A floating data center? A wild party boat? A barge housing the last remaining dinosaur? Sadly, none of the above.
Although it's still early days and things may change, we’re exploring using the barge as an interactive space where people can learn about new technology.
And finally, Jeff Bezos' wife Mackenzie has taken to Amazon reviews to defend her hubby's good name from a new tome on the etailing behemoth's founder. The Everything Store, the book penned by tech journo Brad Stone on the rise of Amazon and Bezos, was given a scathing one-star review by Mackenzie, who questioned the author's fact-checking abilities:
Everywhere I can fact check from personal knowledge, I find way too many inaccuracies, and unfortunately that casts doubt over every episode in the book.
She also reckoned that Stone was biased in his portrayal of the wonder that is Amazon:
An author writing about any large organisation will encounter people who recall moments of tension out of tens of thousands of hours of meetings and characterise them in their own way, and including those is legitimate. But I would caution readers to take note of the weak rhetorical devices used to make it sound like these quotes reflect daily life at Amazon or the majority viewpoint about working there.
For example, when the author does include people whose accounts of a supportive and inspiring culture contradict his thesis, he refers to them dismissively throughout the book as robots.
And she accused Stone of presenting his own conjectures about what Bezos was thinking and feeling as fact:
'Bezos was frustrated…', 'Bezos was consumed…', 'In the circuitry of Bezos’s brain, something flipped…' - When reading phrases like these, which are used in the book routinely, readers should remember that Jeff was never interviewed for this book, and should also take note of how seldom these guesses about his feelings and motives are marked with a footnote indicating there is any other source to substantiate them.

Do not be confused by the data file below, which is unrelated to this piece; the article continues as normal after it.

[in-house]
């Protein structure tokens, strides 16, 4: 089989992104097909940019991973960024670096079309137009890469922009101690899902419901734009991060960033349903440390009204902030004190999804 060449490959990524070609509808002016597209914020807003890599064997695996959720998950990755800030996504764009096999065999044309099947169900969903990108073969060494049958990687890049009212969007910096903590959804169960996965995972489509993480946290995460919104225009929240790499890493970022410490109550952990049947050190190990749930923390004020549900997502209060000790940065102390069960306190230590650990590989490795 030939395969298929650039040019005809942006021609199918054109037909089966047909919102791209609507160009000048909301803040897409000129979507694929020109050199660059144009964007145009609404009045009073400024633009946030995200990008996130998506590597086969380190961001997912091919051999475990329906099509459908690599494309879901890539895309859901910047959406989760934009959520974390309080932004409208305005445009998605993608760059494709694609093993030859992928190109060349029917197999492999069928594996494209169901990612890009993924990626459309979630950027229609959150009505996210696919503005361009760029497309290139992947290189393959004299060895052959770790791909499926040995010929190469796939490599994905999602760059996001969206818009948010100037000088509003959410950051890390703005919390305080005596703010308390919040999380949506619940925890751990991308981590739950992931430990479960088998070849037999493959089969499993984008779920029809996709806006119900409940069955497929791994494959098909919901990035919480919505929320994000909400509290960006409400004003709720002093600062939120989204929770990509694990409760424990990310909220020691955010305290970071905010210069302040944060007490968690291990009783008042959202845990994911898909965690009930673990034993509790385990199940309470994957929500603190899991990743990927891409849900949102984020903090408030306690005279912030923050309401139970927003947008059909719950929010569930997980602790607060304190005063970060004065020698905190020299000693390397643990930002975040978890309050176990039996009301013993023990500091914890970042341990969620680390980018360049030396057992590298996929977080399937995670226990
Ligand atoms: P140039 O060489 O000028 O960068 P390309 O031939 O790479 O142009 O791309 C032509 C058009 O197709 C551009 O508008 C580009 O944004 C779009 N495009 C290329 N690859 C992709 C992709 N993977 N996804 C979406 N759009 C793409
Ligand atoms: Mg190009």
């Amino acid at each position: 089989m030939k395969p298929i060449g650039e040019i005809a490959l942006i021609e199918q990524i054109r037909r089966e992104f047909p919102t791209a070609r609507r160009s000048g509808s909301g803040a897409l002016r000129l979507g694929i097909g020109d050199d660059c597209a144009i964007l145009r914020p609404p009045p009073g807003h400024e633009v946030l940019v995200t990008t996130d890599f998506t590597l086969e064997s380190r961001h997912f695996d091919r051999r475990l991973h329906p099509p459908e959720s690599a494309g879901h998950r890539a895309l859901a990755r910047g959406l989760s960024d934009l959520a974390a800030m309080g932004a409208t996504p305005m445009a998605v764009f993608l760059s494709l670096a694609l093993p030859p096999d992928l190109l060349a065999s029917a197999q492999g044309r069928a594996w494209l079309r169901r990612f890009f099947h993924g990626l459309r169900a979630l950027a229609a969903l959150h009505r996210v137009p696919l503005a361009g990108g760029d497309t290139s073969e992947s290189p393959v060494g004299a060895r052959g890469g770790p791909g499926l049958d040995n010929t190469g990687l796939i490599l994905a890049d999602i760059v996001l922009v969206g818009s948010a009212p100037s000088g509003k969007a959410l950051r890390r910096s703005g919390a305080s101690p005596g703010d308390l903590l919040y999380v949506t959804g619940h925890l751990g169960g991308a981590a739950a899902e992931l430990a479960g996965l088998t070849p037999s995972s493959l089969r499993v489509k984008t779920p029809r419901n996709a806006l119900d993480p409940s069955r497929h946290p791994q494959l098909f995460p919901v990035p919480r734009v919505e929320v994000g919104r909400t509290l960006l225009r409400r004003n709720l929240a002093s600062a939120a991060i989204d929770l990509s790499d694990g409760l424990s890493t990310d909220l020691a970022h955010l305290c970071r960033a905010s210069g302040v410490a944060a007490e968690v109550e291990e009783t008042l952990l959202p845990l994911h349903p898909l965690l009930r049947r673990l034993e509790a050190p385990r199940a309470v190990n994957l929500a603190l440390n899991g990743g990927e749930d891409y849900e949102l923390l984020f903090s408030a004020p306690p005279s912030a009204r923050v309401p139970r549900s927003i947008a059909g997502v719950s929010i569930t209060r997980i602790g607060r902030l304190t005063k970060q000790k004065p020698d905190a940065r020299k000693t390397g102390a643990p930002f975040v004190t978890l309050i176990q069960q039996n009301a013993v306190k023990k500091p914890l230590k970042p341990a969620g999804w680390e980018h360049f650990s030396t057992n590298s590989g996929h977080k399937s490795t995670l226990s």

Stone, who writes for Bloomberg, responded on that publication to the criticism:
Mrs. Bezos also suggests that there are a handful of factual errors in my account. As a journalist with a two-decade record of accuracy, that troubles me a great deal more. I spoke to more than 300 people for my book—among them current and former Amazon employees, rivals, partners, and customers. They gave generously of their time, memories, and documents to help me fill in the gaps in Amazon’s history that, as my sources pointed out, were sometimes left intentionally.
Still, I’m not so high on my own authority to ignore the obvious: there are details of this story that only Jeff and MacKenzie Bezos can know. If they point to errors, I’ll gladly correct them. But I’d also proudly note that no one has taken issue with the major revelations in my book.
But he wasn't the only one to respond to Mackenzie, Amazon’s first employee Shel Kaphan has also weighed in, writing his own review on the book:
I was at Amazon for the first 5 years of its existence, so I also have firsthand experience of those times at the company, and I have been a fairly close observer since I left. I spent considerably more time in the Amazon work environment during those years than MacKenzie Bezos did.
By and large I found Mr. Stone's treatment of that which I know firsthand to be accurate - at least as accurate as it is possible to be at this great a remove, and with no contemporaneous documentation of the early chaotic days or access to certain of the principals.
He also pointed out that if Mackenzie's intention had been to discourage people from reading the book, she might have miscalculated a tiny bit:
The irony is, of course, that by reviewing the book as MacKenzie Bezos did, she has brought an immense amount more attention to it - there are dozens of articles referring to her review via Google News this morning - and its sales rank has shot up considerably. ®